Belfast Telegraph

We all have a chance to help the homeless

By Frances Burscough

I began 2014 by telling you about my New Year’s resolutions, of which there were many, ranging from the mundane to the extravagant and from the sublime to the ridiculous. Now I knew only too well from past experience that most/all of these wouldn’t even get off the ground, let alone make it past January.

And, so, it was no surprise that I went on to fail quite dismally. No, I didn’t write a bestselling novel; no, I didn’t travel to the Arctic Circle and see the Aurora Borealis from a husky sled; and, no, I neither met nor bore an out-of-wedlock love-child with Brad Pitt.

So, unless I really get lucky and have a truly amazing and eventful eight weeks, these will all have to be carried forward to 2015.

However, I am very glad to say that one resolution — probably the most valid and valuable of them all — has been a success and, months later, is still going strong. Namely, that I wanted to become a volunteer dedicated to working with the homeless.

You may recall that I first wrote about this in the spring. Having spent a few weeks getting to know the ropes at The Welcome Organisation in Belfast, I described a typical day working in the kitchen at the Townsend Street daily drop-in centre.

As a result, I was delighted to get a huge and very positive response from readers, many of whom were keen to find out how they, too, could become involved with such a worthy and worthwhile cause.

So here’s an update, timed to coincide with the onset of wintry weather, when the homeless are at their most vulnerable and when volunteers and donations are most needed and welcome.

Three very positive things have happened this month as far as the charity is concerned. For a start, it has a brand spanking new website at homelessbelfast.org which is not just bright, cheerful and easy to navigate, but it spells out in clear detail exactly how you can get involved, from volunteering, or donating, to exactly what to do if you see a homeless person sleeping rough.

Launched this week, it covers every aspect of the organisation from all the different in-house and outreach services it provides, to exactly how donations and funding are spent on a daily basis.

There are even some personal stories written by homeless people detailing how their lives were turned around from sleeping on the street to back on their feet with a roof over their head and a future to look forward to.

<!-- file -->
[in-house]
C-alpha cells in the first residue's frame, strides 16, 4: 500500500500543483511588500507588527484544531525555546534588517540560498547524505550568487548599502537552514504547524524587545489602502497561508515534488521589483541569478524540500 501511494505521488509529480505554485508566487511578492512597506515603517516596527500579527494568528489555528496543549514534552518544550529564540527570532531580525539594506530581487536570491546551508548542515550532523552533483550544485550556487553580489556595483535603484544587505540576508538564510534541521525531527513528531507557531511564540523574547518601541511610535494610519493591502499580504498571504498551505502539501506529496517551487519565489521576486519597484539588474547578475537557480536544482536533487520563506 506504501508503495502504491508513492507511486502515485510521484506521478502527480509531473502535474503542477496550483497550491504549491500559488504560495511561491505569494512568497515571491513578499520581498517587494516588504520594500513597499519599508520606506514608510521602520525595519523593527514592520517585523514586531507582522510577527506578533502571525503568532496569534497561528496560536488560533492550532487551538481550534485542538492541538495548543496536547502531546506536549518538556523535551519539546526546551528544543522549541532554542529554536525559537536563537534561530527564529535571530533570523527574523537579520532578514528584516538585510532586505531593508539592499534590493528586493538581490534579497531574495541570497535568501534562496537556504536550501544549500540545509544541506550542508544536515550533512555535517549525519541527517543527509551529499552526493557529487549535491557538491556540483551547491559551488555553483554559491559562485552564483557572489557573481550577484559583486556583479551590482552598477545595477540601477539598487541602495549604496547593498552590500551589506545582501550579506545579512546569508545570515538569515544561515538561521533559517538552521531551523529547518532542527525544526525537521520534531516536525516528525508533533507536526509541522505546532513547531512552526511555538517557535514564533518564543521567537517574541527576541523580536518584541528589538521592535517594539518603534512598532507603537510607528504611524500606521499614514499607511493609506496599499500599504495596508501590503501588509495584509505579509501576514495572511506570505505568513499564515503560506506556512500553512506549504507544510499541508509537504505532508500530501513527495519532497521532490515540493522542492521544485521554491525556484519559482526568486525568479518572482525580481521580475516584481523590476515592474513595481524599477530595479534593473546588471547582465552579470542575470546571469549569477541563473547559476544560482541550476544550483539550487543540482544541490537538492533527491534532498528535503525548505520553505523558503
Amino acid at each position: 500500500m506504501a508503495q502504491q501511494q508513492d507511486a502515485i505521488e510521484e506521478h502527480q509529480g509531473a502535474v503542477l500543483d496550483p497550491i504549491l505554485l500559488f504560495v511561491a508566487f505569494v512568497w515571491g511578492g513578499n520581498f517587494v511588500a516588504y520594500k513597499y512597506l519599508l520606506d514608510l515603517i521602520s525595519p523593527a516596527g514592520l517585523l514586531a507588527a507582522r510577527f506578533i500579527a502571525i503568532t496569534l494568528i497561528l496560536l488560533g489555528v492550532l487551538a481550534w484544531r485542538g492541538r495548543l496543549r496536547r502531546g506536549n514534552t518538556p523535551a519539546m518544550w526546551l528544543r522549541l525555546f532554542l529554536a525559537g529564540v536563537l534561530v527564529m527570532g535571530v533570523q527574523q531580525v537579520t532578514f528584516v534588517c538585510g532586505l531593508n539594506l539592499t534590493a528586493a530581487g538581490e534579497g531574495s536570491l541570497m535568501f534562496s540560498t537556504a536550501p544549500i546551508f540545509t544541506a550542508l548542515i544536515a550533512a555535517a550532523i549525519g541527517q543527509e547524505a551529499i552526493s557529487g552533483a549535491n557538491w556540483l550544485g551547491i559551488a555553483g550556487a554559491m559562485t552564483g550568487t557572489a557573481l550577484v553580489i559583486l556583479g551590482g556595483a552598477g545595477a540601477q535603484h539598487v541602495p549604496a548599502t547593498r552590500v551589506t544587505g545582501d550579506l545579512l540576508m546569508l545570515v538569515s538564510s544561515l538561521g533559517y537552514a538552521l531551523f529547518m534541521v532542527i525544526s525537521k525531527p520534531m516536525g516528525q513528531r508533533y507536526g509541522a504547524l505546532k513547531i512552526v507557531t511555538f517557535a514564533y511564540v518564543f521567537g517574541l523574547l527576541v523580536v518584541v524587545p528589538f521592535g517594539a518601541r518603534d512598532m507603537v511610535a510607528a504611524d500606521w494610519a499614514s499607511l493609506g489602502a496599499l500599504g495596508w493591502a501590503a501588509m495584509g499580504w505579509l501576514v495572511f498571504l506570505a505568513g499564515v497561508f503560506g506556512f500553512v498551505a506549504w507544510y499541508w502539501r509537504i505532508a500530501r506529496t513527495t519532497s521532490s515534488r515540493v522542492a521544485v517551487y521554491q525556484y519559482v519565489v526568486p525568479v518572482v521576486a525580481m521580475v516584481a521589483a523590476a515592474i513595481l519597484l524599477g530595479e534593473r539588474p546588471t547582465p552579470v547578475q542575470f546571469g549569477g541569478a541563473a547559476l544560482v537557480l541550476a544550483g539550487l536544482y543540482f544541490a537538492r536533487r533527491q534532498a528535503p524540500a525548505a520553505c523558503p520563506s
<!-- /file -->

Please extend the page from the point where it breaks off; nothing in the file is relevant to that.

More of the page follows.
Reading these confirmed to me what I always believed to be the truth. The very same thing could have happened — or could still happen — to any one of us, had our lives taken another path, or our circumstances been slightly different.

Another positive development is that the Welcome Organisation was featured in a really fascinating documentary on BBC Northern Ireland last Monday night. Entitled The Longest Night, it told the stories of seven different people working the night shift on the longest night of the year — December 21, 2013.

One of these was Alice, who runs the Welcome Organisation’s crisis accommodation shelter for vulnerable women. A really moving programme, which gives a true and clear insight into how it practically saves peoples lives and helps the helpless. If you missed it, then you can still catch it on BBC iPlayer.

Another very positive development is the announcement that the Belfast Giants ice hockey team are continuing their support for Belfast’s homeless which proved so popular last December.

In the run-up to Christmas they will be asking fans attending matches at the Odyssey Arena to bring along donations of warm clothing, blankets and sleeping bags, which will then be distributed by the Welcome Organisation to those in need.

Colin Shields, the Giants’ top-scoring number 19, is fronting the campaign and will be announcing more details at future fixtures later this month.

It’s really heartening to see all these positive developments taking place, because, let’s face it, homelessness is not a current cause celebre and probably never will be. There will always be people whose response to the homeless is simply “get a job” (if only it was that simple), but for those of you who genuinely think this is a really worthwhile cause, now you know where to go and what to do to become part of the solution.

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